5 Days in Charleston: A Southern Sibling SojournJune 2-6, 2013
Back in the 1980s, my brother, sister, mother and I took a couple of short vacation trips together—just the four of us—sending us back in time to the days when we siblings were kids and Mother boldly loaded us up in the car for family road trips. Since we were 25 years overdue for a sibling adventure, we decided to invade Charleston together. This time we embraced Ken into our fold, and he agreed to come along as our patient and always congenial driver.
|Second Level Piazza of our rental home|
|Our home away from home on South Battery|
To avoid a long single-day drive, Mother and Jeanne made an overnight layover at our place on Saturday. On Sunday we arranged and rearranged, stuffed and pushed, and finally crammed all our necessities into the back of the Acura, arriving in Charleston just in time to pick up Woodie from the airport. He disembarked with a slew of Low Country recommendations he had picked up from friends in Tennessee. Since we were all overdue for lunch, we quickly agreed to sample one of his proposals, a restaurant called A.W. Shucks.
|Sunday - We learn our way around the city.|
Although we've occasionally stumbled upon geocaches while searching for a letterbox, this was our first experience with deliberately trying to locate one. The app uses the phone's GPS capabilities to eliminate the need for a separate device. It took us a while, but we finally found the microcache hidden away in a crevice on the fence next to the customs house. A tiny clear plastic tube about one-fourth the diameter of a pencil (pictured in Jeanne's hand above), the geocache earned a difficulty rating of 4 on a 1 to 5 scale, but we learned that only after we had scrutinized every inch of the area to find it. Delirious with victory, we decided to try for one more, a larger and easier to find container in nearby Philadelphia Alley, before calling it quits and retreating to the house to kick up our feet and relax on the porch. After dinner, we swatted at the pesky mosquitoes who tried to discourage us from our stroll along the riverside battery and White Point Garden Park.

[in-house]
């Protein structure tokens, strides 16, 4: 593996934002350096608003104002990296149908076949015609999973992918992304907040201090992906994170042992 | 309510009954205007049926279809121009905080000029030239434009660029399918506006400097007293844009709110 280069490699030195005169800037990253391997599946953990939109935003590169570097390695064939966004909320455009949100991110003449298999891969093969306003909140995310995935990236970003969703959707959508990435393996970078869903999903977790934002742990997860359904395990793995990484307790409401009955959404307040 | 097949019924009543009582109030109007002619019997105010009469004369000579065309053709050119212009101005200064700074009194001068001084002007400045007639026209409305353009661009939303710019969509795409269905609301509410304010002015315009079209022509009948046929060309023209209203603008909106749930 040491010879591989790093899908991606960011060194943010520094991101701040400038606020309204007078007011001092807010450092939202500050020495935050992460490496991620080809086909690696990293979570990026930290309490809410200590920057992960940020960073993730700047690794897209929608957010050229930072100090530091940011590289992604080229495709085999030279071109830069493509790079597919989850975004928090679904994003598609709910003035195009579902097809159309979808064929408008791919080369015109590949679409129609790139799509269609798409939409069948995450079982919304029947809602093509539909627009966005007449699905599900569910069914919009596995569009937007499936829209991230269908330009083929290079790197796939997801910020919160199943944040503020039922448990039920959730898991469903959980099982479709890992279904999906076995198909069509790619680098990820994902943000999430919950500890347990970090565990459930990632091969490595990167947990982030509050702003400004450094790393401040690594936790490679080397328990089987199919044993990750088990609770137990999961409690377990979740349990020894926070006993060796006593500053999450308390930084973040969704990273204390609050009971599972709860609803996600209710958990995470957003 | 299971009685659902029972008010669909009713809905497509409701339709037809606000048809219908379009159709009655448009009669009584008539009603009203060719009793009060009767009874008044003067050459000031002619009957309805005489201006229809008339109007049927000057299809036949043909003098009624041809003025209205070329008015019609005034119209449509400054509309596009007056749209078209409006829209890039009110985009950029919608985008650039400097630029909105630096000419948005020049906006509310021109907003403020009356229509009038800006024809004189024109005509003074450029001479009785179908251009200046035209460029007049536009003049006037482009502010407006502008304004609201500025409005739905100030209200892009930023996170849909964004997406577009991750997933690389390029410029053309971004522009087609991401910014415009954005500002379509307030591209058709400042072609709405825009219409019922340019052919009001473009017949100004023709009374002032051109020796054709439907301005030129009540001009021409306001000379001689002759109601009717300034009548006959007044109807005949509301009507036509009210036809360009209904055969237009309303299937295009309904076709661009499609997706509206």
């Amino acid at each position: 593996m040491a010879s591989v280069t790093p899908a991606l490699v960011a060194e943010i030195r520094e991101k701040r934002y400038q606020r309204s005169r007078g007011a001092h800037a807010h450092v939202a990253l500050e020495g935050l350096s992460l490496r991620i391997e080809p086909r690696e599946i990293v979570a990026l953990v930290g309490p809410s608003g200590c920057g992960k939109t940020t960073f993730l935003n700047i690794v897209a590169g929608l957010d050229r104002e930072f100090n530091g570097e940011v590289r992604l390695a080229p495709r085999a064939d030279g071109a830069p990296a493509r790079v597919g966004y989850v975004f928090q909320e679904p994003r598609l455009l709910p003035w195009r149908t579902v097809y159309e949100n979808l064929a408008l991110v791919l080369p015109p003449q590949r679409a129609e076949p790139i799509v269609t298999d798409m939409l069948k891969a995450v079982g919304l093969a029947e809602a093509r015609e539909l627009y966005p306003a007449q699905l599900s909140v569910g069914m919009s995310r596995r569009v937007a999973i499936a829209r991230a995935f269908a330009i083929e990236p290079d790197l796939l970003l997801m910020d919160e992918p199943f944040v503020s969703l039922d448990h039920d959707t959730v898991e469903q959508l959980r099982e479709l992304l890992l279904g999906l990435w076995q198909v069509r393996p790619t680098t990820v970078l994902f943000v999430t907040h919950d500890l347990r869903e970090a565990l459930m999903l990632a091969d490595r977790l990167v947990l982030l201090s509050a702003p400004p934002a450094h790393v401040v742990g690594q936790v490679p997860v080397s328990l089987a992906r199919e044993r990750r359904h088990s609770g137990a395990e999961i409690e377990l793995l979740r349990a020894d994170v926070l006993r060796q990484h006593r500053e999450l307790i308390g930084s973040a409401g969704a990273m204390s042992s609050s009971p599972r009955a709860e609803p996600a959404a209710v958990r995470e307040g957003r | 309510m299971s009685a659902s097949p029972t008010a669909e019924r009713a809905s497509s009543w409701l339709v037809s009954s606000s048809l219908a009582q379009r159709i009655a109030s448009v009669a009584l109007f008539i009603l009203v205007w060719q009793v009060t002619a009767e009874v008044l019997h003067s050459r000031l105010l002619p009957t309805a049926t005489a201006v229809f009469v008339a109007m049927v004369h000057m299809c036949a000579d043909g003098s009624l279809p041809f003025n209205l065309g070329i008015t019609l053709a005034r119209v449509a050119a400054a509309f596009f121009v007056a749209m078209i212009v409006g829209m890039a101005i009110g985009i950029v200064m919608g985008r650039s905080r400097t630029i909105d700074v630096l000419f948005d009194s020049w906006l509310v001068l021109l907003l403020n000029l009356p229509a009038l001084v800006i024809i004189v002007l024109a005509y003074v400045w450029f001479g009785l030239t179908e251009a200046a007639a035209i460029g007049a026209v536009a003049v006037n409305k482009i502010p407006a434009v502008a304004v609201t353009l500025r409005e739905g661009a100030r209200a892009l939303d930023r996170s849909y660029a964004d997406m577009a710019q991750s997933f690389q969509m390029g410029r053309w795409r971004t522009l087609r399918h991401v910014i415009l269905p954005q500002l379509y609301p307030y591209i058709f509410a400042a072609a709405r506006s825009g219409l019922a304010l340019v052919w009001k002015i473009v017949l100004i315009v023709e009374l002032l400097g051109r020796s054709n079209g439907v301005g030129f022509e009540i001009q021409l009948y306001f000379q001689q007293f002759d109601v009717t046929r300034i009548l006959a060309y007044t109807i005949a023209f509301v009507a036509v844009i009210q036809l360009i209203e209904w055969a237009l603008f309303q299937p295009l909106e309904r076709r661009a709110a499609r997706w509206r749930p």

|Monday - Further exploration by carriage|
While eating lunch at the nearby Noisy Oyster, we sympathized with passing tourists getting soaked by the hourly deluge. Escaping to the car during a break in the clouds, we returned to our refuge on South Battery to wait out the rain. By the time our date with a carriage driver arrived at 5 p.m., the monsoon had abated—mostly. Following the advice of a Southern Living reviewer, we booked our tour with Palmetto Carriage. Thanks to our knowledgeable guide Tim, we were not disappointed. Otis, the mule who reluctantly hauled us around, was not as enthusiastic. Feeling sorry for her (yes, her), we asked Tim if she might be tired since it was late afternoon. Apparently Otis just wanted to give life to the old expression "stubborn as a..." Ours was her first and only tour of the day. (Perhaps there's a good reason she was named for the shiftless drunk who frequented Andy Griffith's Mayberry jail.)
Following Tim's recommendation, we headed over to Hominy Grill for dinner, where obtaining a table involved hanging out for an hour and a half until one was free. When we declined an offer to join the wait list, the Hominy host referred us to another restaurant a block away—Five Loaves, a cozy café serving up flavorful, creative dishes featuring fresh local ingredients. A great recommendation and a delicious way to end the day.
By the end of Day 2, we discovered that the sultry coastal air had infected our speech with a heavy Southern drawl. Vowels somehow grew widah and some of ouwa ahr's just seemed to disappeah, Sugah, the longah we were in Chahlston. Since Jeanne was the mastah of this honey-drippin' tawk, Ken dubbed her Ms. Magnolia.